Remembering Hunter S. Thompson: 1937-2005

Beth Rankin

There is a favorite quote of Hunter S. Thompson’s which appears frequently in his writing, something Voltaire once wrote that appealed to Thompson’s sensibilities as both a journalist and a humanist:

“One owes respect to the living: To the Dead one owes only the truth.”

The truth is a difficult thing to give Thompson.

Immeasurably influential as a pioneer of journalists being a part of the story, Thompson is a mythical figure, a Paul Bunyan for acid heads, disaffected politicos and hung-up American dreamers — but the myth is, admittedly, largely one of his own invention.

So much so, even his exact date of birth is unknown, although reports say he was either 65 or 67 when he killed himself with a gunshot to the head on Sunday.

Suddenly, America had lost its greatest living writer.

Thompson is a true original, credited alongside Tom Wolfe and Gay Talese as a pioneer of what is widely called “new journalism,” although he developed his style separately.

In fact, “The Kentucky Derby is Decadent and Depraved,” the article which first made use of this “technique,” was written as a result of his being too drunk to cover the actual event, writing about his personal experience instead. Inebriation, too, would become a recurring theme.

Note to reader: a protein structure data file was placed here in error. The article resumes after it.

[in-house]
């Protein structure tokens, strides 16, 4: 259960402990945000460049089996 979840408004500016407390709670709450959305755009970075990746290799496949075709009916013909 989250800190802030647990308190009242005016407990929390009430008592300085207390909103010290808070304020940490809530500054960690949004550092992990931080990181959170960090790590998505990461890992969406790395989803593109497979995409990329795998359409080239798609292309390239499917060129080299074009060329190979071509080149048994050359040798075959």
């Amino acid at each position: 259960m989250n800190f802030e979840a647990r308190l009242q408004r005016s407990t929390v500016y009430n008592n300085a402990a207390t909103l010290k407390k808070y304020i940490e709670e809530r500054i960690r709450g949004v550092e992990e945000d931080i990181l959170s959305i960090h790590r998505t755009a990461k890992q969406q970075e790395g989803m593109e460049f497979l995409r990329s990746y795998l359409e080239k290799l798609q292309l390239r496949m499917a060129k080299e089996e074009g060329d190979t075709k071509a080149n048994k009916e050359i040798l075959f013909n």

He dubbed this approach “gonzo journalism,” something he said was based on William Faulkner’s idea that the best fiction is far more true than any kind of journalism, and the best journalists have always known this.

Realizing, as all good journalists do, that no journalist can be truly objective, Thompson made no bones about taking his coverage of sports, politics and the American Dream to subjective extremes:

“Some people will say that words like scum and rotten are wrong for Objective Journalism—which is true, but they miss the point,” he once wrote about his coverage of the former president. “It was the built-in blind spots of the Objective rules and dogma that allowed Nixon to slither into the White House in the first place. . . . You had to get Subjective to see Nixon clearly, and the shock of recognition was often painful.”

Of course, this principle is disturbingly relevant to (although shamefully absent from) our times; whether this speaks well for Thompson or poorly for our times is up the reader to decide.

For Thompson’s take, when asked about George W. Bush, he frequently said he was “nostalgic for Nixon.”

Perhaps it’s all part of the cyclical nature of American History. Regardless, Thompson was — to adapt a favorite phrase of his — riding the crest of a high wave when he went out.

Over half a century after the “war to end all wars” and standing now more than ever in the shadow of Vietnam, these times are strangely in tune with those Thompson’s heyday, and he’s reemerged as a cultural icon.

Though a commercial disaster at the time of its release, the film adaptation of Fear and Loathing in Las Vegas has become a cult classic, the DVD being a staple in seemingly every college dorm room. Even people who are unaware of the book’s existence claim it as their favorite movie.